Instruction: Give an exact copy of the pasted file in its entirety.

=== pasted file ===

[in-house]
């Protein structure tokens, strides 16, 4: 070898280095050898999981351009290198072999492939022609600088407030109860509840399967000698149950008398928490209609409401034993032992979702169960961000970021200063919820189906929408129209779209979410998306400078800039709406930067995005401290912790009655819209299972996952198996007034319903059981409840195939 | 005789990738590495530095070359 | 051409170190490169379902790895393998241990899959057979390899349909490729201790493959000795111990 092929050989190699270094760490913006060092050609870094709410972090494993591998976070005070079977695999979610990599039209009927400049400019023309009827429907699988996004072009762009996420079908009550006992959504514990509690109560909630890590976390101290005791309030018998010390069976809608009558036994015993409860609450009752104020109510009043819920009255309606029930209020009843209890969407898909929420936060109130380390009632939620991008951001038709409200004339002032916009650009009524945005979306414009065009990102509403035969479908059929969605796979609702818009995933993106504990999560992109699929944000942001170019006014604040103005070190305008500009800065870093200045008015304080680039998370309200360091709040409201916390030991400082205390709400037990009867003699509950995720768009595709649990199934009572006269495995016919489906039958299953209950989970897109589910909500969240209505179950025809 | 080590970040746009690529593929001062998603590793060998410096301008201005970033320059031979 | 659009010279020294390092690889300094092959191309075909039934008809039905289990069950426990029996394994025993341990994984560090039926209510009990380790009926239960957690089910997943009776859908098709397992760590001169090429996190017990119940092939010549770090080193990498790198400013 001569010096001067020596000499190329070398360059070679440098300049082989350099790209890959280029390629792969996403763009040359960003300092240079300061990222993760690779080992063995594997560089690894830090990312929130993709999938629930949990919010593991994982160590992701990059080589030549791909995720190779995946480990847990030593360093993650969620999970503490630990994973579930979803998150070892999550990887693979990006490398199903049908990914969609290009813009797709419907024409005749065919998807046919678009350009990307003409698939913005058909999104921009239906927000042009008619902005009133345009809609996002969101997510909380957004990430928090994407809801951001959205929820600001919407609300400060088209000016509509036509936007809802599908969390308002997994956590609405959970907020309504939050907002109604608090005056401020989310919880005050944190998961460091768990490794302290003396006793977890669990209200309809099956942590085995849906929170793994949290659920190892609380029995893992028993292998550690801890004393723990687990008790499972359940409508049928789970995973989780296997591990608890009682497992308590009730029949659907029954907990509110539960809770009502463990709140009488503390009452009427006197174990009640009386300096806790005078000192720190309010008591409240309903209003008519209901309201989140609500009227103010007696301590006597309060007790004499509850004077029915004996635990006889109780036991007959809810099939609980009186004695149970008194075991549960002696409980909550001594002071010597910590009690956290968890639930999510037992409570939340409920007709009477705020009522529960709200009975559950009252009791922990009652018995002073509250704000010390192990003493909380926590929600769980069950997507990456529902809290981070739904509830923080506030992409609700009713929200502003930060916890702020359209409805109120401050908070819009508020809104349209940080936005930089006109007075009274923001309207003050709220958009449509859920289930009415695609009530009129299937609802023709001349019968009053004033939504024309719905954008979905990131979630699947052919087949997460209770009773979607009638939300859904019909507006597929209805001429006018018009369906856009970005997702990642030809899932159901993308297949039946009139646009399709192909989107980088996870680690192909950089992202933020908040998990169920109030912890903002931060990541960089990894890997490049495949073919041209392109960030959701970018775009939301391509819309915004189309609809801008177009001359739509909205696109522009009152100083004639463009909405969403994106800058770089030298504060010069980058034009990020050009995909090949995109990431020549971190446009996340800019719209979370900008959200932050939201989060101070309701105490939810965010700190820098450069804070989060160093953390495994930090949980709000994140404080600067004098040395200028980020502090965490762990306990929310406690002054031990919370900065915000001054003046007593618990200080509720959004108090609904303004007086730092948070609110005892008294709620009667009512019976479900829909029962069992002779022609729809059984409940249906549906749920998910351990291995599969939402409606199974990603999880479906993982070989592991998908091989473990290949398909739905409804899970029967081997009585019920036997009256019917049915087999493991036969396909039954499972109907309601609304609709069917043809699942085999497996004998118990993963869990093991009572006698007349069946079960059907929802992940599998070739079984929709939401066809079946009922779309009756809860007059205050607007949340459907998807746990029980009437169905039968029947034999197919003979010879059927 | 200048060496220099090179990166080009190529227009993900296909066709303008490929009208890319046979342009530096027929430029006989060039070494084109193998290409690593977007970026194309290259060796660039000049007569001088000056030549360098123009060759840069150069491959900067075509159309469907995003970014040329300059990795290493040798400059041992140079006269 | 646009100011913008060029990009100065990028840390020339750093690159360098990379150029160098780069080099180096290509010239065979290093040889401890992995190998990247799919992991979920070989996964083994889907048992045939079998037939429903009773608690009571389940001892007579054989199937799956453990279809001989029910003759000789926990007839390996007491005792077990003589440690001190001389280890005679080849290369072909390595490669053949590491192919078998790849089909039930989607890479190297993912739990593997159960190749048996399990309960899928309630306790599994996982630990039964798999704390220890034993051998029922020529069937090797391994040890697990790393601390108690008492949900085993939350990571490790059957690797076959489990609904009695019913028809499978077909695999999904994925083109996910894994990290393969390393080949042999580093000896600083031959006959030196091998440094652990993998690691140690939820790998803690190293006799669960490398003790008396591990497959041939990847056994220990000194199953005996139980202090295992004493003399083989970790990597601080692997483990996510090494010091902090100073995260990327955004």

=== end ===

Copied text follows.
[in-house]
């Protein structure tokens, strides 16, 4: 070898280095050898999981351009290198072999492939022609600088407030109860509840399967000698149950008398928490209609409401034993032992979702169960961000970021200063919820189906929408129209779209979410998306400078800039709406930067995005401290912790009655819209299972996952198996007034319903059981409840195939 | 005789990738590495530095070359 | 051409170190490169379902790895393998241990899959057979390899349909490729201790493959000795111990 092929050989190699270094760490913006060092050609870094709410972090494993591998976070005070079977695999979610990599039209009927400049400019023309009827429907699988996004072009762009996420079908009550006992959504514990509690109560909630890590976390101290005791309030018998010390069976809608009558036994015993409860609450009752104020109510009043819920009255309606029930209020009843209890969407898909929420936060109130380390009632939620991008951001038709409200004339002032916009650009009524945005979306414009065009990102509403035969479908059929969605796979609702818009995933993106504990999560992109699929944000942001170019006014604040103005070190305008500009800065870093200045008015304080680039998370309200360091709040409201916390030991400082205390709400037990009867003699509950995720768009595709649990199934009572006269495995016919489906039958299953209950989970897109589910909500969240209505179950025809 | 080590970040746009690529593929001062998603590793060998410096301008201005970033320059031979 | 659009010279020294390092690889300094092959191309075909039934008809039905289990069950426990029996394994025993341990994984560090039926209510009990380790009926239960957690089910997943009776859908098709397992760590001169090429996190017990119940092939010549770090080193990498790198400013 001569010096001067020596000499190329070398360059070679440098300049082989350099790209890959280029390629792969996403763009040359960003300092240079300061990222993760690779080992063995594997560089690894830090990312929130993709999938629930949990919010593991994982160590992701990059080589030549791909995720190779995946480990847990030593360093993650969620999970503490630990994973579930979803998150070892999550990887693979990006490398199903049908990914969609290009813009797709419907024409005749065919998807046919678009350009990307003409698939913005058909999104921009239906927000042009008619902005009133345009809609996002969101997510909380957004990430928090994407809801951001959205929820600001919407609300400060088209000016509509036509936007809802599908969390308002997994956590609405959970907020309504939050907002109604608090005056401020989310919880005050944190998961460091768990490794302290003396006793977890669990209200309809099956942590085995849906929170793994949290659920190892609380029995893992028993292998550690801890004393723990687990008790499972359940409508049928789970995973989780296997591990608890009682497992308590009730029949659907029954907990509110539960809770009502463990709140009488503390009452009427006197174990009640009386300096806790005078000192720190309010008591409240309903209003008519209901309201989140609500009227103010007696301590006597309060007790004499509850004077029915004996635990006889109780036991007959809810099939609980009186004695149970008194075991549960002696409980909550001594002071010597910590009690956290968890639930999510037992409570939340409920007709009477705020009522529960709200009975559950009252009791922990009652018995002073509250704000010390192990003493909380926590929600769980069950997507990456529902809290981070739904509830923080506030992409609700009713929200502003930060916890702020359209409805109120401050908070819009508020809104349209940080936005930089006109007075009274923001309207003050709220958009449509859920289930009415695609009530009129299937609802023709001349019968009053004033939504024309719905954008979905990131979630699947052919087949997460209770009773979607009638939300859904019909507006597929209805001429006018018009369906856009970005997702990642030809899932159901993308297949039946009139646009399709192909989107980088996870680690192909950089992202933020908040998990169920109030912890903002931060990541960089990894890997490049495949073919041209392109960030959701970018775009939301391509819309915004189309609809801008177009001359739509909205696109522009009152100083004639463009909405969403994106800058770089030298504060010069980058034009990020050009995909090949995109990431020549971190446009996340800019719209979370900008959200932050939201989060101070309701105490939810965010700190820098450069804070989060160093953390495994930090949980709000994140404080600067004098040395200028980020502090965490762990306990929310406690002054031990919370900065915000001054003046007593618990200080509720959004108090609904303004007086730092948070609110005892008294709620009667009512019976479900829909029962069992002779022609729809059984409940249906549906749920998910351990291995599969939402409606199974990603999880479906993982070989592991998908091989473990290949398909739905409804899970029967081997009585019920036997009256019917049915087999493991036969396909039954499972109907309601609304609709069917043809699942085999497996004998118990993963869990093991009572006698007349069946079960059907929802992940599998070739079984929709939401066809079946009922779309009756809860007059205050607007949340459907998807746990029980009437169905039968029947034999197919003979010879059927 | 200048060496220099090179990166080009190529227009993900296909066709303008490929009208890319046979342009530096027929430029006989060039070494084109193998290409690593977007970026194309290259060796660039000049007569001088000056030549360098123009060759840069150069491959900067075509159309469907995003970014040329300059990795290493040798400059041992140079006269 | 646009100011913008060029990009100065990028840390020339750093690159360098990379150029160098780069080099180096290509010239065979290093040889401890992995190998990247799919992991979920070989996964083994889907048992045939079998037939429903009773608690009571389940001892007579054989199937799956453990279809001989029910003759000789926990007839390996007491005792077990003589440690001190001389280890005679080849290369072909390595490669053949590491192919078998790849089909039930989607890479190297993912739990593997159960190749048996399990309960899928309630306790599994996982630990039964798999704390220890034993051998029922020529069937090797391994040890697990790393601390108690008492949900085993939350990571490790059957690797076959489990609904009695019913028809499978077909695999999904994925083109996910894994990290393969390393080949042999580093000896600083031959006959030196091998440094652990993998690691140690939820790998803690190293006799669960490398003790008396591990497959041939990847056994220990000194199953005996139980202090295992004493003399083989970790990597601080692997483990996510090494010091902090100073995260990327955004």